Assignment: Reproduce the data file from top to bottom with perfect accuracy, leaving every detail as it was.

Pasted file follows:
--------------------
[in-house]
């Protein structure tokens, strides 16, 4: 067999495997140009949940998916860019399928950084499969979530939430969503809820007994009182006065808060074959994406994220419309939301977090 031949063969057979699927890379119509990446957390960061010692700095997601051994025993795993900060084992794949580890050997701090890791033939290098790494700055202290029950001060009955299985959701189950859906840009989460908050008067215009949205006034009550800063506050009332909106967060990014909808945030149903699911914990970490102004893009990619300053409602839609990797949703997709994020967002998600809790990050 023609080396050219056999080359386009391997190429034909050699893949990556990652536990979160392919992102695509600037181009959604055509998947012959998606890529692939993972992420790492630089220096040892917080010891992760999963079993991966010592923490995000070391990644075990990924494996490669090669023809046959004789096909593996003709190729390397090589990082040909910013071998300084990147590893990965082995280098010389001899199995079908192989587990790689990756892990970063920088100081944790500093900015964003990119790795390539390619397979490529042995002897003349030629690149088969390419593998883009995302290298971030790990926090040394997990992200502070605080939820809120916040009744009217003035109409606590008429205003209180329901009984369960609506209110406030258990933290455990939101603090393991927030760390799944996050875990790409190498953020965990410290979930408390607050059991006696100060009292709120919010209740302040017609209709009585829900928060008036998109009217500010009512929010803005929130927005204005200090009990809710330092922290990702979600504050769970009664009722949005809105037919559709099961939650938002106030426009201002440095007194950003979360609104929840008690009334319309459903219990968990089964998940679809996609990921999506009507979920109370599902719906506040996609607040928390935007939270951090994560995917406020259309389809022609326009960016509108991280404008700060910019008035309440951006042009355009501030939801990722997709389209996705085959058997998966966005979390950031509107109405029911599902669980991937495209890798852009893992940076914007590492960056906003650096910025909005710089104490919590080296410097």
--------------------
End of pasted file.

[in-house]
């Protein structure tokens, strides 16, 4: 067999495997140009949940998916860019399928950084499969979530939430969503809820007994009182006065808060074959994406994220419309939301977090 031949063969057979699927890379119509990446957390960061010692700095997601051994025993795993900060084992794949580890050997701090890791033939290098790494700055202290029950001060009955299985959701189950859906840009989460908050008067215009949205006034009550800063506050009332909106967060990014909808945030149903699911914990970490102004893009990619300053409602839609990797949703997709994020967002998600809790990050 023609080396050219056999080359386009391997190429034909050699893949990556990652536990979160392919992102695509600037181009959604055509998947012959998606890529692939993972992420790492630089220096040892917080010891992760999963079993991966010592923490995000070391990644075990990924494996490669090669023809046959004789096909593996003709190729390397090589990082040909910013071998300084990147590893990965082995280098010389001899199995079908192989587990790689990756892990970063920088100081944790500093900015964003990119790795390539390619397979490529042995002897003349030629690149088969390419593998883009995302290298971030790990926090040394997990992200502070605080939820809120916040009744009217003035109409606590008429205003209180329901009984369960609506209110406030258990933290455990939101603090393991927030760390799944996050875990790409190498953020965990410290979930408390607050059991006696100060009292709120919010209740302040017609209709009585829900928060008036998109009217500010009512929010803005929130927005204005200090009990809710330092922290990702979600504050769970009664009722949005809105037919559709099961939650938002106030426009201002440095007194950003979360609104929840008690009334319309459903219990968990089964998940679809996609990921999506009507979920109370599902719906506040996609607040928390935007939270951090994560995917406020259309389809022609326009960016509108991280404008700060910019008035309440951006042009355009501030939801990722997709389209996705085959058997998966966005979390950031509107109405029911599902669980991937495209890798852009893992940076914007590492960056906003650096910025909005710089104490919590080296410097």